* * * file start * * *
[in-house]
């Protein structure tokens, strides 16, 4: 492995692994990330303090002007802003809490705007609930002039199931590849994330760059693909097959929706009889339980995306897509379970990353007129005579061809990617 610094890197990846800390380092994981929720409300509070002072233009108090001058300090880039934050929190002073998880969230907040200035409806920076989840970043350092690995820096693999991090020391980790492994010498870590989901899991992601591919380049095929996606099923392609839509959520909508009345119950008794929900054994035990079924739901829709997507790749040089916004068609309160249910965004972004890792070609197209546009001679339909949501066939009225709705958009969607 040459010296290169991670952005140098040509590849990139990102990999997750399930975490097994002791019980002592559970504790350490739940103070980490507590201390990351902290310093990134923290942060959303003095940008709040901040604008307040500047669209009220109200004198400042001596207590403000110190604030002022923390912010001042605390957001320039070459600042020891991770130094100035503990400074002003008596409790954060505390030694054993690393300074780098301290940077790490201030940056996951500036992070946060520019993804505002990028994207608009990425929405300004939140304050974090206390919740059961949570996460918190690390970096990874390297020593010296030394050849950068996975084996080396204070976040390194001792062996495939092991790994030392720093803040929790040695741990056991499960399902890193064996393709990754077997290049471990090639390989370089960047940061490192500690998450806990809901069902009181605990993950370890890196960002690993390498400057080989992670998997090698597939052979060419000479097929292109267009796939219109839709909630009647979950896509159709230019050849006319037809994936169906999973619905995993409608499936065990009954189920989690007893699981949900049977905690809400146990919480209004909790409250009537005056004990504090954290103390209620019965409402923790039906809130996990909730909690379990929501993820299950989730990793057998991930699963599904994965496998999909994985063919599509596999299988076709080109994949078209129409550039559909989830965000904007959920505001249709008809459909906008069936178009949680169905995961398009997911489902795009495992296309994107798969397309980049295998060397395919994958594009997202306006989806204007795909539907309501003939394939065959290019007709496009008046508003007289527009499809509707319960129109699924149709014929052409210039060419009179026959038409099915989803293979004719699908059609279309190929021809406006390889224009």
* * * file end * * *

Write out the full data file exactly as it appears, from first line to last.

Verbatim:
[in-house]
């Protein structure tokens, strides 16, 4: 492995692994990330303090002007802003809490705007609930002039199931590849994330760059693909097959929706009889339980995306897509379970990353007129005579061809990617 610094890197990846800390380092994981929720409300509070002072233009108090001058300090880039934050929190002073998880969230907040200035409806920076989840970043350092690995820096693999991090020391980790492994010498870590989901899991992601591919380049095929996606099923392609839509959520909508009345119950008794929900054994035990079924739901829709997507790749040089916004068609309160249910965004972004890792070609197209546009001679339909949501066939009225709705958009969607 040459010296290169991670952005140098040509590849990139990102990999997750399930975490097994002791019980002592559970504790350490739940103070980490507590201390990351902290310093990134923290942060959303003095940008709040901040604008307040500047669209009220109200004198400042001596207590403000110190604030002022923390912010001042605390957001320039070459600042020891991770130094100035503990400074002003008596409790954060505390030694054993690393300074780098301290940077790490201030940056996951500036992070946060520019993804505002990028994207608009990425929405300004939140304050974090206390919740059961949570996460918190690390970096990874390297020593010296030394050849950068996975084996080396204070976040390194001792062996495939092991790994030392720093803040929790040695741990056991499960399902890193064996393709990754077997290049471990090639390989370089960047940061490192500690998450806990809901069902009181605990993950370890890196960002690993390498400057080989992670998997090698597939052979060419000479097929292109267009796939219109839709909630009647979950896509159709230019050849006319037809994936169906999973619905995993409608499936065990009954189920989690007893699981949900049977905690809400146990919480209004909790409250009537005056004990504090954290103390209620019965409402923790039906809130996990909730909690379990929501993820299950989730990793057998991930699963599904994965496998999909994985063919599509596999299988076709080109994949078209129409550039559909989830965000904007959920505001249709008809459909906008069936178009949680169905995961398009997911489902795009495992296309994107798969397309980049295998060397395919994958594009997202306006989806204007795909539907309501003939394939065959290019007709496009008046508003007289527009499809509707319960129109699924149709014929052409210039060419009179026959038409099915989803293979004719699908059609279309190929021809406006390889224009």